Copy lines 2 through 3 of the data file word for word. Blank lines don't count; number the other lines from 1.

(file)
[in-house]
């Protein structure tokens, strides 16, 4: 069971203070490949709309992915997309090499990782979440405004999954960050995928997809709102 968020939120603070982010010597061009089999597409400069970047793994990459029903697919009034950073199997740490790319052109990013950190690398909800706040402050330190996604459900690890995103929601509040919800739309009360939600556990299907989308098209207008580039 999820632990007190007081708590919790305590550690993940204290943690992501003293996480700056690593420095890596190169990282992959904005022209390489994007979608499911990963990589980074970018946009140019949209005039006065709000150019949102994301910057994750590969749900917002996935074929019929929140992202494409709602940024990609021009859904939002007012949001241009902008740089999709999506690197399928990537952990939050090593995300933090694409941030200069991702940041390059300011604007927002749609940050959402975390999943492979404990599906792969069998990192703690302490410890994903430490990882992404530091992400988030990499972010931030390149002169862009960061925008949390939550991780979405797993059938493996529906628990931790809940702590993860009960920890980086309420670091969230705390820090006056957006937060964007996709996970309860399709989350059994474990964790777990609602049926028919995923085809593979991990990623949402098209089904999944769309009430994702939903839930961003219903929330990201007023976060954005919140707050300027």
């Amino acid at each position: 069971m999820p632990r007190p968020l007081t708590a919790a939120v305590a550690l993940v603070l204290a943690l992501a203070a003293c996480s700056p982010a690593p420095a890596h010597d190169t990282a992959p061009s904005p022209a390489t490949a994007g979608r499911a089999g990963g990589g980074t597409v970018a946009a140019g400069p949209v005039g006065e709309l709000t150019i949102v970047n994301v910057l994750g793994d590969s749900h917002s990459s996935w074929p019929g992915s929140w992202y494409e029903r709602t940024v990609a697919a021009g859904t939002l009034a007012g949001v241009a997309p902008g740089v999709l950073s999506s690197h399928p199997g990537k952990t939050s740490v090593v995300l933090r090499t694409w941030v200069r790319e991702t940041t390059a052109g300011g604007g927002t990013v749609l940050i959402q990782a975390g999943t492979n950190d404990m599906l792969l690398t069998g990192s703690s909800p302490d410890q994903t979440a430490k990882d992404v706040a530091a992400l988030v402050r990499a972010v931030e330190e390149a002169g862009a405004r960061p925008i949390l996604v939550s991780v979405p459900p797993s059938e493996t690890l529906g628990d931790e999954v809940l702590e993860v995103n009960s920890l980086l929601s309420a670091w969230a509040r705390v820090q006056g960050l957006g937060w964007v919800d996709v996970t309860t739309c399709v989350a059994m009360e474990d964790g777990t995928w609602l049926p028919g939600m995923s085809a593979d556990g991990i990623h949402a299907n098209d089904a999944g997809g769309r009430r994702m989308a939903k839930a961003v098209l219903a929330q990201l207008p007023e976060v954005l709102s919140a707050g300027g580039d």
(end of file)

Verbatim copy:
């Protein structure tokens, strides 16, 4: 069971203070490949709309992915997309090499990782979440405004999954960050995928997809709102 968020939120603070982010010597061009089999597409400069970047793994990459029903697919009034950073199997740490790319052109990013950190690398909800706040402050330190996604459900690890995103929601509040919800739309009360939600556990299907989308098209207008580039 999820632990007190007081708590919790305590550690993940204290943690992501003293996480700056690593420095890596190169990282992959904005022209390489994007979608499911990963990589980074970018946009140019949209005039006065709000150019949102994301910057994750590969749900917002996935074929019929929140992202494409709602940024990609021009859904939002007012949001241009902008740089999709999506690197399928990537952990939050090593995300933090694409941030200069991702940041390059300011604007927002749609940050959402975390999943492979404990599906792969069998990192703690302490410890994903430490990882992404530091992400988030990499972010931030390149002169862009960061925008949390939550991780979405797993059938493996529906628990931790809940702590993860009960920890980086309420670091969230705390820090006056957006937060964007996709996970309860399709989350059994474990964790777990609602049926028919995923085809593979991990990623949402098209089904999944769309009430994702939903839930961003219903929330990201007023976060954005919140707050300027």
């Amino acid at each position: 069971m999820p632990r007190p968020l007081t708590a919790a939120v305590a550690l993940v603070l204290a943690l992501a203070a003293c996480s700056p982010a690593p420095a890596h010597d190169t990282a992959p061009s904005p022209a390489t490949a994007g979608r499911a089999g990963g990589g980074t597409v970018a946009a140019g400069p949209v005039g006065e709309l709000t150019i949102v970047n994301v910057l994750g793994d590969s749900h917002s990459s996935w074929p019929g992915s929140w992202y494409e029903r709602t940024v990609a697919a021009g859904t939002l009034a007012g949001v241009a997309p902008g740089v999709l950073s999506s690197h399928p199997g990537k952990t939050s740490v090593v995300l933090r090499t694409w941030v200069r790319e991702t940041t390059a052109g300011g604007g927002t990013v749609l940050i959402q990782a975390g999943t492979n950190d404990m599906l792969l690398t069998g990192s703690s909800p302490d410890q994903t979440a430490k990882d992404v706040a530091a992400l988030v402050r990499a972010v931030e330190e390149a002169g862009a405004r960061p925008i949390l996604v939550s991780v979405p459900p797993s059938e493996t690890l529906g628990d931790e999954v809940l702590e993860v995103n009960s920890l980086l929601s309420a670091w969230a509040r705390v820090q006056g960050l957006g937060w964007v919800d996709v996970t309860t739309c399709v989350a059994m009360e474990d964790g777990t995928w609602l049926p028919g939600m995923s085809a593979d556990g991990i990623h949402a299907n098209d089904a999944g997809g769309r009430r994702m989308a939903k839930a961003v098209l219903a929330q990201l207008p007023e976060v954005l709102s919140a707050g300027g580039d």